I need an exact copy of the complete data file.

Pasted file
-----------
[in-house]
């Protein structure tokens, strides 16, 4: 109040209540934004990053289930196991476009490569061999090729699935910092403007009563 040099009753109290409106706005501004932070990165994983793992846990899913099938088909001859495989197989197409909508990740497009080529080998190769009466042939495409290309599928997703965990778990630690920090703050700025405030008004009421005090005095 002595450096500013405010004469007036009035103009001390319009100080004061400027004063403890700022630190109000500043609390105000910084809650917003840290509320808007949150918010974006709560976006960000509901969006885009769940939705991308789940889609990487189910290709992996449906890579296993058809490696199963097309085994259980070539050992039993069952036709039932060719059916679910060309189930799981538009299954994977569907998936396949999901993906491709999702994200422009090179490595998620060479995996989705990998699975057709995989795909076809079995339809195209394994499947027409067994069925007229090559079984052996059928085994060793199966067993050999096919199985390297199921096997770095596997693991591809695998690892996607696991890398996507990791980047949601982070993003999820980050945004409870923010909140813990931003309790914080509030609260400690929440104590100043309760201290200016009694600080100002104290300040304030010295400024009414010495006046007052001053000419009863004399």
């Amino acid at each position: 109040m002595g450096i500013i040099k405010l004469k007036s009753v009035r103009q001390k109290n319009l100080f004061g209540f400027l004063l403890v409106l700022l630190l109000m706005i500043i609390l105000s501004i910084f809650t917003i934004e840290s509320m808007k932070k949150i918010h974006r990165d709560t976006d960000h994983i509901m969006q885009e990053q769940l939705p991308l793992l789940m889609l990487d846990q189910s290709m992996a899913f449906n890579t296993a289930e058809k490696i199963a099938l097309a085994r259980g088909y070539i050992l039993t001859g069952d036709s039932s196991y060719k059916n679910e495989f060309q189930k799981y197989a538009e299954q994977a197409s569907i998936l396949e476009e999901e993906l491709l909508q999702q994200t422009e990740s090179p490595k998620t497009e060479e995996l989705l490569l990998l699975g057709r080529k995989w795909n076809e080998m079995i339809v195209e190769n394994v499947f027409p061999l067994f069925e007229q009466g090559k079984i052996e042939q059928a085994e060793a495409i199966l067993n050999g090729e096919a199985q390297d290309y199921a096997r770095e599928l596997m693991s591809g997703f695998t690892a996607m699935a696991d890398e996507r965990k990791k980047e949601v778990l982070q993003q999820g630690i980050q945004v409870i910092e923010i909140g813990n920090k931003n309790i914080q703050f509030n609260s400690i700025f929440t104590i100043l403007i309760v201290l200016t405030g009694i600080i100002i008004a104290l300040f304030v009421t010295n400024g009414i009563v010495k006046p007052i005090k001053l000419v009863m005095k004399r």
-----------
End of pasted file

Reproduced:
[in-house]
């Protein structure tokens, strides 16, 4: 109040209540934004990053289930196991476009490569061999090729699935910092403007009563 040099009753109290409106706005501004932070990165994983793992846990899913099938088909001859495989197989197409909508990740497009080529080998190769009466042939495409290309599928997703965990778990630690920090703050700025405030008004009421005090005095 002595450096500013405010004469007036009035103009001390319009100080004061400027004063403890700022630190109000500043609390105000910084809650917003840290509320808007949150918010974006709560976006960000509901969006885009769940939705991308789940889609990487189910290709992996449906890579296993058809490696199963097309085994259980070539050992039993069952036709039932060719059916679910060309189930799981538009299954994977569907998936396949999901993906491709999702994200422009090179490595998620060479995996989705990998699975057709995989795909076809079995339809195209394994499947027409067994069925007229090559079984052996059928085994060793199966067993050999096919199985390297199921096997770095596997693991591809695998690892996607696991890398996507990791980047949601982070993003999820980050945004409870923010909140813990931003309790914080509030609260400690929440104590100043309760201290200016009694600080100002104290300040304030010295400024009414010495006046007052001053000419009863004399």
């Amino acid at each position: 109040m002595g450096i500013i040099k405010l004469k007036s009753v009035r103009q001390k109290n319009l100080f004061g209540f400027l004063l403890v409106l700022l630190l109000m706005i500043i609390l105000s501004i910084f809650t917003i934004e840290s509320m808007k932070k949150i918010h974006r990165d709560t976006d960000h994983i509901m969006q885009e990053q769940l939705p991308l793992l789940m889609l990487d846990q189910s290709m992996a899913f449906n890579t296993a289930e058809k490696i199963a099938l097309a085994r259980g088909y070539i050992l039993t001859g069952d036709s039932s196991y060719k059916n679910e495989f060309q189930k799981y197989a538009e299954q994977a197409s569907i998936l396949e476009e999901e993906l491709l909508q999702q994200t422009e990740s090179p490595k998620t497009e060479e995996l989705l490569l990998l699975g057709r080529k995989w795909n076809e080998m079995i339809v195209e190769n394994v499947f027409p061999l067994f069925e007229q009466g090559k079984i052996e042939q059928a085994e060793a495409i199966l067993n050999g090729e096919a199985q390297d290309y199921a096997r770095e599928l596997m693991s591809g997703f695998t690892a996607m699935a696991d890398e996507r965990k990791k980047e949601v778990l982070q993003q999820g630690i980050q945004v409870i910092e923010i909140g813990n920090k931003n309790i914080q703050f509030n609260s400690i700025f929440t104590i100043l403007i309760v201290l200016t405030g009694i600080i100002i008004a104290l300040f304030v009421t010295n400024g009414i009563v010495k006046p007052i005090k001053l000419v009863m005095k004399r």